2017’s two biggest smartphones take each other in the ring, circling endlessly waiting for the other to strike, it’s time for you – the consumer – to decide which one to buy.
Fortunately, my trusty guide will help you do just that with five cherry-picked reasons to buy the iPhone X over the Pixel 2 XL. If you want to hear the other side of the debate, check out my breakdown of why the Pixel 2 XL is the better option.
I’m not one to be so pernickety usually (OK, I am), but connecting the display directly to the frame – sans bezel – is quite the sight.
It’s strikingly different to Google’s flagship. And any device that still flirts with the bezel design ethos, however minimal, looks a bit, well, old hat. The iPhone X and Samsung’s Galaxy S8 look like the future, whereas the Pixel 2 XL looks like a….. phone.
The screen to body ratio is higher on the iPhone X too (82.9% to 76.4%), but has a lower PPI (pixels per inch) density than the Pixel 2. Not to mention pressure sensitivity (which adds more functionality) and HDR, both of which the Pixel 2 XL’s display lacks.
I don’t really buy into the gimmicks that are typically bundled with smartphones these days, including AR. It’s something I’ve steadfastly refused to be excited about since I first played with the Sony Xperia’s AR ‘tricks’ all of those years ago.
But, but, it might be different this time around. Apple is backing AR in a big way (Tim Cook called the technology “profound”), and I suspect – as is the way with Apple – that it will do it properly and give us something creative.
If Apple is good at anything it’s two things, getting businesses on board with its technology and making said technology accessible to the everyday user. Those, consequently, are the two biggest hurdles for AR and Apple has – or is showing signs of – tackling both.
The IKEA partnership is a great example of this – Apple has shacked up with a huge chain and made a potentially confusing and gimmicky concept accessible and genuinely useful. Expect a lot more of this in the months to come.
An internet connected device that holds all of your personal information and also maps and scans your face? I don’t think so.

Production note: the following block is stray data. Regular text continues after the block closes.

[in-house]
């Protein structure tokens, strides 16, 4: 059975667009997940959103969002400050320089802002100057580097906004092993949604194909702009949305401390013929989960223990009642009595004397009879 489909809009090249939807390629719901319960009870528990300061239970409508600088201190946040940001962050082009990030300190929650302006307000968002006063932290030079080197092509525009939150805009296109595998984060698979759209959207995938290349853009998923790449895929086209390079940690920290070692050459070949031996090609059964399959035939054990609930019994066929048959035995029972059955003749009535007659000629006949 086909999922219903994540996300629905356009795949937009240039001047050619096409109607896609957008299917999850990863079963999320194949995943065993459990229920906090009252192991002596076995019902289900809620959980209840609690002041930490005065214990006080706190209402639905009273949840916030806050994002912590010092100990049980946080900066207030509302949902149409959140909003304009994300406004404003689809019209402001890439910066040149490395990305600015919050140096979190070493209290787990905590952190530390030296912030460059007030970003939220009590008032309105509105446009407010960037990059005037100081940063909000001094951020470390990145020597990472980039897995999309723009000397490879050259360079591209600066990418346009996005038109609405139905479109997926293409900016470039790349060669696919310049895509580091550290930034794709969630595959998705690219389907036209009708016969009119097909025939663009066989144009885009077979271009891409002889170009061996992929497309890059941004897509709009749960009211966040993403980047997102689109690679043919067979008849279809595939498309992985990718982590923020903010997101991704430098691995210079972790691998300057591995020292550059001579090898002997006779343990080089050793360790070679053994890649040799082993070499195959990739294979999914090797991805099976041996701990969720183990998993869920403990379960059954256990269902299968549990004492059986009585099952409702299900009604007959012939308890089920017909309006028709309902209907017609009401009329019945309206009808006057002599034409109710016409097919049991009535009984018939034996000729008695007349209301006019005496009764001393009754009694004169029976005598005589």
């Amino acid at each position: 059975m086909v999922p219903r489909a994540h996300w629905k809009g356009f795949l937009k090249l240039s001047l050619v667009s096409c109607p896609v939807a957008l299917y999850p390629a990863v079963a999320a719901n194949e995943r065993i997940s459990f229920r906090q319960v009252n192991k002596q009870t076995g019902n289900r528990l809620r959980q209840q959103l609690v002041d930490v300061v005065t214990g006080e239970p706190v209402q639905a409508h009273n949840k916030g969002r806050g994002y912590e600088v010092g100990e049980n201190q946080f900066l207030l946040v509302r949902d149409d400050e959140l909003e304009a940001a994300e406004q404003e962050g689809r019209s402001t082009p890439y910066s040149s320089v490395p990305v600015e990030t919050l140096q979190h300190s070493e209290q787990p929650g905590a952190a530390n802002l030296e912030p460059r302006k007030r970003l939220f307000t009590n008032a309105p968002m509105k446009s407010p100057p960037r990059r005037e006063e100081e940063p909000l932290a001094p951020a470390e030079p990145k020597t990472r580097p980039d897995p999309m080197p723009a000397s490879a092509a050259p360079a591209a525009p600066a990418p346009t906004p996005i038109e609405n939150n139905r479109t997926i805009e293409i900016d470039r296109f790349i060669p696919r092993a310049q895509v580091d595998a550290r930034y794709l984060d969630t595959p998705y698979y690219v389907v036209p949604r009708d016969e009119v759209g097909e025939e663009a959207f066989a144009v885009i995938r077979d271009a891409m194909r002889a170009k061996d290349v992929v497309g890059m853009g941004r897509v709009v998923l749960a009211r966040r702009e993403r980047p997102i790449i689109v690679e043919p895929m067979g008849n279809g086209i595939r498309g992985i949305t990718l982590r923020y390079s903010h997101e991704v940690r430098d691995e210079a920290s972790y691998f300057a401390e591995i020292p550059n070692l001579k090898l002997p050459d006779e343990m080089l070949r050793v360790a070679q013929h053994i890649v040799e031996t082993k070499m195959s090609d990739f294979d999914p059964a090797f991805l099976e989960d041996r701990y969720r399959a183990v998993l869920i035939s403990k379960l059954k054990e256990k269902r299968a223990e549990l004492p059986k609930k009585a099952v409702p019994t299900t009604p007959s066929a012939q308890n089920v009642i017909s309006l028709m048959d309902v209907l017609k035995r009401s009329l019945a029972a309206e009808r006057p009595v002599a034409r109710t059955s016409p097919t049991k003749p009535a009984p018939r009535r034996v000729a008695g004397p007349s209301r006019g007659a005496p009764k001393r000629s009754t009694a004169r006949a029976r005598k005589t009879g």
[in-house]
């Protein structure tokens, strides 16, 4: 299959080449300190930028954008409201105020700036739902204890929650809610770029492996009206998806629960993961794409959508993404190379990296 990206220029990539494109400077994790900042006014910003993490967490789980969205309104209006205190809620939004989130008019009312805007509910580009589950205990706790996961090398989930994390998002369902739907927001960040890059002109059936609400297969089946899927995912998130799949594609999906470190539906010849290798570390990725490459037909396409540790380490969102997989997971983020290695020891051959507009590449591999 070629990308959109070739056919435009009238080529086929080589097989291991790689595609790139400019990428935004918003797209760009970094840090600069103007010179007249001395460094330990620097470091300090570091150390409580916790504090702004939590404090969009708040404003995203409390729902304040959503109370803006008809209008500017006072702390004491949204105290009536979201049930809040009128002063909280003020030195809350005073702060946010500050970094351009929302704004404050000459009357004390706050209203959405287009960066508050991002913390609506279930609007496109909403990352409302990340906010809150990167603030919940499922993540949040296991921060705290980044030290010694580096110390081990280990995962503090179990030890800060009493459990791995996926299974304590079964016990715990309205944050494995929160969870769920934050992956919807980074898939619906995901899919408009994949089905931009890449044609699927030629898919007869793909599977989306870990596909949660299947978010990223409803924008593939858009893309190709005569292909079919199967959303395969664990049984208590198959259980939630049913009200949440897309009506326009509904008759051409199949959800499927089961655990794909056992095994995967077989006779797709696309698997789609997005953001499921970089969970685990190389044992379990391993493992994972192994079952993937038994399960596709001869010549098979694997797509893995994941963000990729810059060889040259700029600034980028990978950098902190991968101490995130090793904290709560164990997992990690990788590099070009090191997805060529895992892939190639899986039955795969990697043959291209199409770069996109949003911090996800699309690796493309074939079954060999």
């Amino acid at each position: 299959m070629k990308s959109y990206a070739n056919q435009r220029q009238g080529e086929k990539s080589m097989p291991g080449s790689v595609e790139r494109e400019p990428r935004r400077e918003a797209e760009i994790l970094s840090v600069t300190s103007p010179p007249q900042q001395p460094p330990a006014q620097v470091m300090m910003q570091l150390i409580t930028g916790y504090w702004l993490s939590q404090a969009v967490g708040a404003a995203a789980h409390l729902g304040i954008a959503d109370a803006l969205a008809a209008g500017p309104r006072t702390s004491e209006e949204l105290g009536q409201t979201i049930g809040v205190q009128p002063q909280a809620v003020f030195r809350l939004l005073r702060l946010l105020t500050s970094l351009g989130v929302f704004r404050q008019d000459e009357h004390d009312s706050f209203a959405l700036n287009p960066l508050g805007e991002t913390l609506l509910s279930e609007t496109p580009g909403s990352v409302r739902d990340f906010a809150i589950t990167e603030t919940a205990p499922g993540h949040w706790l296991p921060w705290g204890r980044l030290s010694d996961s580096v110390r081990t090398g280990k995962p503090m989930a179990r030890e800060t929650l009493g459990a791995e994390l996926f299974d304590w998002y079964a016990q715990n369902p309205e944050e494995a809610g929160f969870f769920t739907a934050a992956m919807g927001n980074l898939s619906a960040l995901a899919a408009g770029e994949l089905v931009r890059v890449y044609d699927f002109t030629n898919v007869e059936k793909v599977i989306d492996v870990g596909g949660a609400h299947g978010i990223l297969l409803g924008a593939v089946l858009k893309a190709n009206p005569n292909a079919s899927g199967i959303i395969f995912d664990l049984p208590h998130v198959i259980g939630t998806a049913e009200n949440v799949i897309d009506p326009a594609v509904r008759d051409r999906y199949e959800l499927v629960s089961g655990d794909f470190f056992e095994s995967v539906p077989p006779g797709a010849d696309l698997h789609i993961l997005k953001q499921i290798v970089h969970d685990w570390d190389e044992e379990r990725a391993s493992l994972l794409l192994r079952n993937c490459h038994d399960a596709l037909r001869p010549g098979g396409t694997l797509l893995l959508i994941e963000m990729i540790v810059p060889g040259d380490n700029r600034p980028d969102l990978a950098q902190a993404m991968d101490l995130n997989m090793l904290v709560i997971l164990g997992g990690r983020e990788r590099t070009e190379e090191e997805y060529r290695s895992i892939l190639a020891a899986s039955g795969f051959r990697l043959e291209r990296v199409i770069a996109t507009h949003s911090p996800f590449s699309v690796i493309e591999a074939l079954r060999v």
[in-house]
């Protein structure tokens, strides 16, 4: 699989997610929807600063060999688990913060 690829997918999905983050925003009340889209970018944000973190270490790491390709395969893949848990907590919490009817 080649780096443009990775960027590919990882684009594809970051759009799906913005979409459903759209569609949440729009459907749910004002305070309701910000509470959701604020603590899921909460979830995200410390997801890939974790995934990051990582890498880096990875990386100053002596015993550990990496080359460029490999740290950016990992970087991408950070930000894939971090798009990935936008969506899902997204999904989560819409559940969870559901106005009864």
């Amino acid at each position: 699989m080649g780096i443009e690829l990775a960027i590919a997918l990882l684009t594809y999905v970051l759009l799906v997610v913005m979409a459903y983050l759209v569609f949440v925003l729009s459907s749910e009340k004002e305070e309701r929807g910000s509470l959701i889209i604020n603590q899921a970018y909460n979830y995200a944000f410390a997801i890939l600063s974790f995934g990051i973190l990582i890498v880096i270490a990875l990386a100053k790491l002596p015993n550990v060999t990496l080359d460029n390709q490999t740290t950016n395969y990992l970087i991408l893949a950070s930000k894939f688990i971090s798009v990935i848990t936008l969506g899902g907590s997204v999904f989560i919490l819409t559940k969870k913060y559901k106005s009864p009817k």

This is how I react to any minor shift in technology that lightly brushes up against my privacy boundary. And it’s the correct response. But if we set aside the VERY REAL AND CONCERNING privacy issues around facial recognition technology (hint: you can’t), then there are some interesting potential uses here.
Firstly, unlocking your phone is only one usage. Mobile payments is another, but also future AI integration. For example, Face ID, coupled with AI, could also expand its feature repertoire to recognizing facial expressions and providing content accordingly.
Imagine Face ID on your iPhone X refusing to pay out for an item at the till because it can see the regret in your face and the buyer’s remorse bubbling up behind your eyes. That’s a phone we all need.
As is the case with AR, Apple’s first foray into wireless charging might reinvigorate the technology. Of course, wireless charging has been around for Android handsets for yonks, but it will be interesting to see if Apple takes its trademark considered approach to developing the technology as it does with everything else.
The main issues with wireless charging are, a) there’s still a wire involved and b) it can be quite slow. Apple may well have something special up its sleeve for when it launches its home-brand wireless base charger next year.
Like a diamond that will be worthless in 12 months, the iPhone X’s stock is likely to be limited and, therefore, rare.
Whilst this might not really be a compelling reason to buy it (if you’re lucky enough to actually buy one), let’s not pretend that the prestige of owning an Apple product isn’t 90% of why people buy them. Lie to others, never lie to yourself.
Given the specialty of the iPhone X in particular, and its limited stock, the cultural capital of owning one will probably make you a leader of your Very Sad Clan. That or you can sell it make some serious bucks.
Remember when I subtly mentioned concerns about Face ID? Well, that is something to consider. As we casually handover ever more personal information, we should pause and decide if a feature is worth it or necessary. Apple, for its part, has sought to assuage these privacy concerns about Face ID with a fairly lengthy white paper detailing how to Face ID is safe (one of the core privacy features is that Face ID only captures a partial image of your face). I recommend you read it here.
There’s also the cost. The iPhone X, at $1000, is $150 more expensive than the Pixel 2 XL, which is a serious contender and may even have a better camera. Of course, none of this will matter when Samsung finally launches its ‘Galaxy X’ next year….